The Independent Communications Authority of SA, Icasa, is not helping to open up the pay-TV market, writes Anton Harber in Business Day. MultiChoice has proved able and willing to throw considerable resources into defending the territory it controls against new entrants.  

Anton Harber writes in Business Day:

SOUTH African television is being held back by the power of the incumbents to prevent change. A couple of years ago we were looking at the possibility of new pay-TV broadcasters challenging MultiChoice’s monopoly. There was a flurry of applications, a few were granted, and the market looked like it was opening up. In particular, there was the promise of cheaper options to MultiChoice’s costly one-size-fits-all model.

That promise has faltered as the strength of MultiChoice became apparent. chose to go in with MultiChoice rather than compete, and the result has been a mutually lucrative deal. Telkom Media never got off the ground and has since been bought by Chinese shareholders, who have gone silent. OnDigital Media is still going two years after getting its licence and promising to be on air in May this year with about 40 channels aimed at the 10-million households who do not have pay-TV.

Sport, news and porn drive pay-TV. MultiChoice has sewn up the first two and has been considering whether it needs to close the gap in porn. It would be a tough move for a family-values brand and a company with deep conservative roots.

OnDigital says it is not going the “adult content” route, so MultiChoice is likely to back off.

OnDigital’s trick is to come in cheaper: it says its premium package will be R249 a month, its cheapest R99, as opposed to MultiChoice’s Compact, which is about to go up to R289. It also promises greater flexibility, in that there will be a number of different packages one will be able to buy.

Faced with the possibility that rivals could come in cheaper, DStv introduced its Compact bouquet — a cheaper, smaller package. And this is the danger. Whatever a new player does, MultiChoice can match and do better, and throw a lot of cash at it.

Its growth continues to be phenomenal after more than two decades in the market. In November last year — in the midst of the most serious recession in decades — MultiChoice reported recruiting 238000 new South African subscribers within six months, taking it into 2,6-million households — about 25% of the market. The explanation was terse: “Decoders were subsidised and lower-priced tiers promoted in the emerging market.” Translation: we moved into the gap in the cheaper end of the market before any potential competitors could get there. Of the new subscribers, the Compact bouquet delivered 132000 of them, and the growth of the rest indicates it was not at the expense of the premium package.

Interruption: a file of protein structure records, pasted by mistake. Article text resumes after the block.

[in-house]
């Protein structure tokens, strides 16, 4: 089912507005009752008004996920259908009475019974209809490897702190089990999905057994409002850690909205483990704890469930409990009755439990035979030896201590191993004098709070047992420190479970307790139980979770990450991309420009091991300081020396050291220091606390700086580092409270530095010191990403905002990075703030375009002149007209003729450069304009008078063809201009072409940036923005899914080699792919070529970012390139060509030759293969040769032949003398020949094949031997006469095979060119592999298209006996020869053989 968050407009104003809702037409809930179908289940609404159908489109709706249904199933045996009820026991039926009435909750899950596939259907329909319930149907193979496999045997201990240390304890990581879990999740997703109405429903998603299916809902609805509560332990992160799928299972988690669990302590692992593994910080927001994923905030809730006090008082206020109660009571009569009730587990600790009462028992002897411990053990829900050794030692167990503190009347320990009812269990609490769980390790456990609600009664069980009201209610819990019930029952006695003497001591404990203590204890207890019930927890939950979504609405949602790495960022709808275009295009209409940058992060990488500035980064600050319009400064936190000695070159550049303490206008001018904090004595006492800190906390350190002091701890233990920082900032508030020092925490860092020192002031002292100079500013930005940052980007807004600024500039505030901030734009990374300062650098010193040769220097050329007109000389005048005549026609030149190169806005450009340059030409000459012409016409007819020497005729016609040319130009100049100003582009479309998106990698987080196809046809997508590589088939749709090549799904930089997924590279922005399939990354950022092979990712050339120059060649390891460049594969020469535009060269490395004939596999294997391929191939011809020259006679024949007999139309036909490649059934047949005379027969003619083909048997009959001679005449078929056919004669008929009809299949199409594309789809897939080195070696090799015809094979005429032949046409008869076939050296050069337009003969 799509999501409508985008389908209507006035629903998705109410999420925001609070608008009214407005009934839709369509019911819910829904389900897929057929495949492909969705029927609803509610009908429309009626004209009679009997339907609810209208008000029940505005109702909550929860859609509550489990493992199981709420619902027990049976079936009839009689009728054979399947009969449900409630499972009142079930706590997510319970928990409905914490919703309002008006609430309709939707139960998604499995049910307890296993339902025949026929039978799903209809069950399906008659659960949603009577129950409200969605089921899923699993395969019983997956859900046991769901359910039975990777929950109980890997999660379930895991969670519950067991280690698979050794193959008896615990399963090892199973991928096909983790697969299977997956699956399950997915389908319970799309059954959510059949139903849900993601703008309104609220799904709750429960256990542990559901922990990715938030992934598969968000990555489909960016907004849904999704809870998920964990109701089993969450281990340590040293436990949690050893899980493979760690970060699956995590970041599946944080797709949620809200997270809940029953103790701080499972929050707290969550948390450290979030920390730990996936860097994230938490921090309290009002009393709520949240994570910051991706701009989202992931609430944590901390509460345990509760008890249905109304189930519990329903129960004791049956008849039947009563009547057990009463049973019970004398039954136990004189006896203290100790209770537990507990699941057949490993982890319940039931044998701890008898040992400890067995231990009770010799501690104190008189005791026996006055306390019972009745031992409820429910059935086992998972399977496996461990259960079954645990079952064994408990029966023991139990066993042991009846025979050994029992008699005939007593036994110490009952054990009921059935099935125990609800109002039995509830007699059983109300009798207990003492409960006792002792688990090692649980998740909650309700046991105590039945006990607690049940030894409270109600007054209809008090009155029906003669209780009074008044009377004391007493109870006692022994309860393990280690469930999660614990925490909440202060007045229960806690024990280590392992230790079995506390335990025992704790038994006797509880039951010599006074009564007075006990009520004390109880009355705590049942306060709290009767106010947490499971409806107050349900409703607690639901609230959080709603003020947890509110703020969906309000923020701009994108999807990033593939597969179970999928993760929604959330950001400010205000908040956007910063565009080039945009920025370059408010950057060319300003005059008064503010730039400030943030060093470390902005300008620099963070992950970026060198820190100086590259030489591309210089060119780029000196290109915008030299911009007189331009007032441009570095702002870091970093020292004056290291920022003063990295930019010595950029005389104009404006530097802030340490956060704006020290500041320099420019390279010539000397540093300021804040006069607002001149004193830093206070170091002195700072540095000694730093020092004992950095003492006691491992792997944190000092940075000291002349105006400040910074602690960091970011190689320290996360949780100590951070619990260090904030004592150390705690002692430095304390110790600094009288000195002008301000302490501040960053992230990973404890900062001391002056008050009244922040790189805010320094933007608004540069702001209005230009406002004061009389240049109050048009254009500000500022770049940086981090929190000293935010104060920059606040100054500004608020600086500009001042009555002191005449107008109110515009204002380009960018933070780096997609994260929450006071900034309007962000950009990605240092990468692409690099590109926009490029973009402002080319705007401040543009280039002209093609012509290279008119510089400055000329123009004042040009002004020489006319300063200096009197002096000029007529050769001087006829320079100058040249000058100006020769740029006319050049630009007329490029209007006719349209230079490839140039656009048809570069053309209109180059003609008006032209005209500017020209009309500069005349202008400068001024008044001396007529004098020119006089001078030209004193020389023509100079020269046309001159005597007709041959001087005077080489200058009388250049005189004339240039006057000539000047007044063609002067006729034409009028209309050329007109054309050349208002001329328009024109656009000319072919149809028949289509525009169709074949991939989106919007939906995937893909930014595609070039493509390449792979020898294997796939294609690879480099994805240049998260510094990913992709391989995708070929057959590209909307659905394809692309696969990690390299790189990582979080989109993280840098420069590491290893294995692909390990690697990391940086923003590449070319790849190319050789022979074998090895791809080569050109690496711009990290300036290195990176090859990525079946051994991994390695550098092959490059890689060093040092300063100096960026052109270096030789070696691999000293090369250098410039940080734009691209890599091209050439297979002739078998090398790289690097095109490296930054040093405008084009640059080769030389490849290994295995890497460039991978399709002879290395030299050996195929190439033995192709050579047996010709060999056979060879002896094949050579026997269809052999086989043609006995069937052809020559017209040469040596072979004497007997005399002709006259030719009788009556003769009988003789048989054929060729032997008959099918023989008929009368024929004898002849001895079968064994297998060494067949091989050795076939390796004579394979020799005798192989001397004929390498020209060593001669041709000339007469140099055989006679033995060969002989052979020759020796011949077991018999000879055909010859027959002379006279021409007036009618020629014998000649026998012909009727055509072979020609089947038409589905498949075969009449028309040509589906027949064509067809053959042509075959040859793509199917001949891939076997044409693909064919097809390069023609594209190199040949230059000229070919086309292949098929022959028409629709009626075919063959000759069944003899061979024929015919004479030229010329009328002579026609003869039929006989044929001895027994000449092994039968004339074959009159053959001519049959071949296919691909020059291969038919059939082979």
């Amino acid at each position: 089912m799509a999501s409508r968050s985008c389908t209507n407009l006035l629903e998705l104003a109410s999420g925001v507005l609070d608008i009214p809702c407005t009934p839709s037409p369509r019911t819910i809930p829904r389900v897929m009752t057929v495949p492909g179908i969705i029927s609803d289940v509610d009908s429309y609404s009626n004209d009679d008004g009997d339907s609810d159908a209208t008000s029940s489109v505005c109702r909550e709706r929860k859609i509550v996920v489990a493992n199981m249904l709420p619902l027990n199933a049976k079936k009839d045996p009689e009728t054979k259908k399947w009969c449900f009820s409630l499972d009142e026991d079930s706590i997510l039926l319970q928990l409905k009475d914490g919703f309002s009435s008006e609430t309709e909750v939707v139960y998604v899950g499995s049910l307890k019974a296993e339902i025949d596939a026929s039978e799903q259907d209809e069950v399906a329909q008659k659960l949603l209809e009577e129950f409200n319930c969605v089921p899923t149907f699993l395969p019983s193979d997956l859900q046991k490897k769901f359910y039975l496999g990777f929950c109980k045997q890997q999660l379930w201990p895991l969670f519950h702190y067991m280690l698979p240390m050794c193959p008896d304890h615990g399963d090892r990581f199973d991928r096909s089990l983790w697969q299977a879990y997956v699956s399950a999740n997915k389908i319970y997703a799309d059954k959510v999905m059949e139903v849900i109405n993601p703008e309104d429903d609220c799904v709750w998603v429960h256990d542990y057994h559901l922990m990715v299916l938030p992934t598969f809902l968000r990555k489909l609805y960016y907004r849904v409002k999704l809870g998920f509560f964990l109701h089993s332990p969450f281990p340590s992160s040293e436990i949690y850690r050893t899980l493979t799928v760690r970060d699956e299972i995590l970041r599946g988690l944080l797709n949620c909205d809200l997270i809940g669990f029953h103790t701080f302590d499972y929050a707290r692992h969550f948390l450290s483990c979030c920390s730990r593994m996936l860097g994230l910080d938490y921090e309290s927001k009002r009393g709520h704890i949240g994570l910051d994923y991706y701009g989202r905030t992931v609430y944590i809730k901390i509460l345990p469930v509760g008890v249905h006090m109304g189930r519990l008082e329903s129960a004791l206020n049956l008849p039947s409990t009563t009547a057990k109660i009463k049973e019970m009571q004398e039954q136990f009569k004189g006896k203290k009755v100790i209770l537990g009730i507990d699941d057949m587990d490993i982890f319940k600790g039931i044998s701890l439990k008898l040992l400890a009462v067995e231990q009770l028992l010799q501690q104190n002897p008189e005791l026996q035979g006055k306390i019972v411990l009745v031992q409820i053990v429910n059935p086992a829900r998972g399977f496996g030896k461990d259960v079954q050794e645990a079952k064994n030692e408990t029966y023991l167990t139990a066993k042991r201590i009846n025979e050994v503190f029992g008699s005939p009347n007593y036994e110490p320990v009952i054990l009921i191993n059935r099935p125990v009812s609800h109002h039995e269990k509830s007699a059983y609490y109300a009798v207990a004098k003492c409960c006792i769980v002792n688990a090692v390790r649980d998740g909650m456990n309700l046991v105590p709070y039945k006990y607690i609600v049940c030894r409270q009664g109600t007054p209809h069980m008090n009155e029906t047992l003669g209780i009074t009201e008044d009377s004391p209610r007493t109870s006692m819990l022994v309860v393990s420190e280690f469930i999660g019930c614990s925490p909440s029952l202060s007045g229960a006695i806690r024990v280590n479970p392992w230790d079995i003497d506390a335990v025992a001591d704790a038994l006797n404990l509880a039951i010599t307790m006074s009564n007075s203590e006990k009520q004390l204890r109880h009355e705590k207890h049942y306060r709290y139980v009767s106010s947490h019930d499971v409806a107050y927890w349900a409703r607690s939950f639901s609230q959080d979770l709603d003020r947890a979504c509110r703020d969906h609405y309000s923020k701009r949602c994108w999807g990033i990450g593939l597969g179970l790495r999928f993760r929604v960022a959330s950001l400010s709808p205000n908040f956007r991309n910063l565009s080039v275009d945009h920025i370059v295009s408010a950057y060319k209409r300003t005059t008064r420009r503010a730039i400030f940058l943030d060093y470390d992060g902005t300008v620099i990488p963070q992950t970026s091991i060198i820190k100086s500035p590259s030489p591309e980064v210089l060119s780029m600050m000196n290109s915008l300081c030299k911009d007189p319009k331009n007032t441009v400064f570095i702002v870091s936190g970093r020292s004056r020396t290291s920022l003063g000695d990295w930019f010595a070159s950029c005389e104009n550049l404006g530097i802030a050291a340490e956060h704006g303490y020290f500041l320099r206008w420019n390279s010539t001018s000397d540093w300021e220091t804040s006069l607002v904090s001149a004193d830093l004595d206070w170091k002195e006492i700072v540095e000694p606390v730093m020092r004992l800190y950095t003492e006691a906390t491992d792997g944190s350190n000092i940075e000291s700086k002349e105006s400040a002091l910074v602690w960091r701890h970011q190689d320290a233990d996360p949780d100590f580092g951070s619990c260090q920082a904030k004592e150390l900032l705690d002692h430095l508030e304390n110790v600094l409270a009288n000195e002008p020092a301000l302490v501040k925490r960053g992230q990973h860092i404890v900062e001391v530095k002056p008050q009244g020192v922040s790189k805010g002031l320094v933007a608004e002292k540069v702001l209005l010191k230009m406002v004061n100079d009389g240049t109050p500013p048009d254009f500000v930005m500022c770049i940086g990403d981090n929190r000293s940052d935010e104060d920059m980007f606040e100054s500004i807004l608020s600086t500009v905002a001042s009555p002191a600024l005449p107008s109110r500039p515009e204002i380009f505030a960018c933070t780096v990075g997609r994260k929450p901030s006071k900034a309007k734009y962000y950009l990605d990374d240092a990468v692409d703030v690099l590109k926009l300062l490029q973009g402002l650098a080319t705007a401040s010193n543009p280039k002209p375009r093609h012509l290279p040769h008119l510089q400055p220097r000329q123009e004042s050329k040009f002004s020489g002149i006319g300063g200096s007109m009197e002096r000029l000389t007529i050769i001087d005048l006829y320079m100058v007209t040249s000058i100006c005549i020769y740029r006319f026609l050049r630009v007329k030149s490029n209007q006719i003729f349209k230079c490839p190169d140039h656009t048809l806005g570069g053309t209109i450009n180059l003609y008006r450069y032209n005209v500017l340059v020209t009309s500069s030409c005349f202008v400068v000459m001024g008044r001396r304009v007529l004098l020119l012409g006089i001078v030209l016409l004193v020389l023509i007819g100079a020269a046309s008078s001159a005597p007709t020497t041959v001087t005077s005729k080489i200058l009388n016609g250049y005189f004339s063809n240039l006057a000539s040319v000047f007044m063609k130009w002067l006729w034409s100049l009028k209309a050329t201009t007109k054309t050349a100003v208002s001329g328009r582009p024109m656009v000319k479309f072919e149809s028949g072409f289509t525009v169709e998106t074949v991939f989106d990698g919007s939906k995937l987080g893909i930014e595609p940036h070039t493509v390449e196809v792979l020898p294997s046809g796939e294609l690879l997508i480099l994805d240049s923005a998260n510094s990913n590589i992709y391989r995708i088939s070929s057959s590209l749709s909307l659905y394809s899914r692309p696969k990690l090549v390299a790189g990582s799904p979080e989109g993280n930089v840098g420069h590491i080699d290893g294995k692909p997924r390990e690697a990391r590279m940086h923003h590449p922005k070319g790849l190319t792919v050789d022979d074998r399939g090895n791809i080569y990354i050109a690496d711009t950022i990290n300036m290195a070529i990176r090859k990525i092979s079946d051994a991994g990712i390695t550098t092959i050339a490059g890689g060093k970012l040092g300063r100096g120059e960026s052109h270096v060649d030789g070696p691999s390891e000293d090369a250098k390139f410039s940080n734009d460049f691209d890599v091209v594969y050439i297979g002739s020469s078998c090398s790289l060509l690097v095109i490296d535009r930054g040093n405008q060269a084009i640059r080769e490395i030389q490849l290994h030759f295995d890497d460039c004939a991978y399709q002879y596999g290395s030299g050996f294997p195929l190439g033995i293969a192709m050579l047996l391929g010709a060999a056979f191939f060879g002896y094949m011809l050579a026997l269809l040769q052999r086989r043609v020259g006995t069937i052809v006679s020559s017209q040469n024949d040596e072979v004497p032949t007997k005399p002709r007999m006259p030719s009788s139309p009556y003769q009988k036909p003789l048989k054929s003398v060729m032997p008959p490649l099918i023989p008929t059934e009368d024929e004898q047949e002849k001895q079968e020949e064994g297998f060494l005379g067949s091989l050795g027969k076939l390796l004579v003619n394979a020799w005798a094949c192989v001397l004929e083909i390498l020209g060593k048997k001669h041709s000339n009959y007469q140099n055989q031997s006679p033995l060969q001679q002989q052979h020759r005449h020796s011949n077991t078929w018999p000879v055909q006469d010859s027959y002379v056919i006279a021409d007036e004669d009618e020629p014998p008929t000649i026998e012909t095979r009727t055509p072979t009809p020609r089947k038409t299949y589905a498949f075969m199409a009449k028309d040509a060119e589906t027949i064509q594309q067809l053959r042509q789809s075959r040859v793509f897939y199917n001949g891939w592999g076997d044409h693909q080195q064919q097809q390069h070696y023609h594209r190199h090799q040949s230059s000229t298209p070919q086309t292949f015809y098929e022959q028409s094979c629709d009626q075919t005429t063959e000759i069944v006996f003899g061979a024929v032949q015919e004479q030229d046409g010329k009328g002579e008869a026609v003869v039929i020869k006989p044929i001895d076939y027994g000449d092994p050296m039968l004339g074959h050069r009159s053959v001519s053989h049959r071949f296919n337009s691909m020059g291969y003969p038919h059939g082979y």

One cannot underestimate MultiChoice’s compulsion and capacity to fight for the territory it controls. Pay-TV produced just under 50% of parent Naspers ’s revenue and an astounding 65% of its operating profit last year. Naspers is a R118bn company and its nearest rival in the media sector is Caxton , at R7,5bn. It has revenue of more than R13bn in a total television market of a little more than R20bn. You have to have a lot of guts and cash to take it on.

Its rivals depend on Naspers making a strategic decision to allow them space in the market. Meloy Horn, who runs investor relations for Naspers, told me yesterday that this is MultiChoice’s attitude: it sees the advantage of having another small player in the market and doesn’t intend to block them out.

Let’s see. It is not a coincidence it is investigating porn at this time. In the background, there is a serious squabble over access to the next wave of television roll-out: digital terrestrial TV, which will make a lot more channels available and is due (though unlikely) to come online next year. A number of consortiums are eager to get into the market and one would expect the kind of boom we saw in radio in the late 1990s.

But the incumbents are proving successful in ensuring the regulator looks after them. Of the two bands of channels on offer, the regulator proposes to give one to the SABC, and the other is almost entirely shared by MultiChoice and, with just a sliver available to potential new players.

This the price we pay for having a weak regulator that is the captive of the incumbents, which can muster teams of lobbyists, make threats of legal action and throw masses of information at them.

* Harber is Caxton Professor of Journalism at Wits University. This column first appeared in Business Day on 3 March 2010.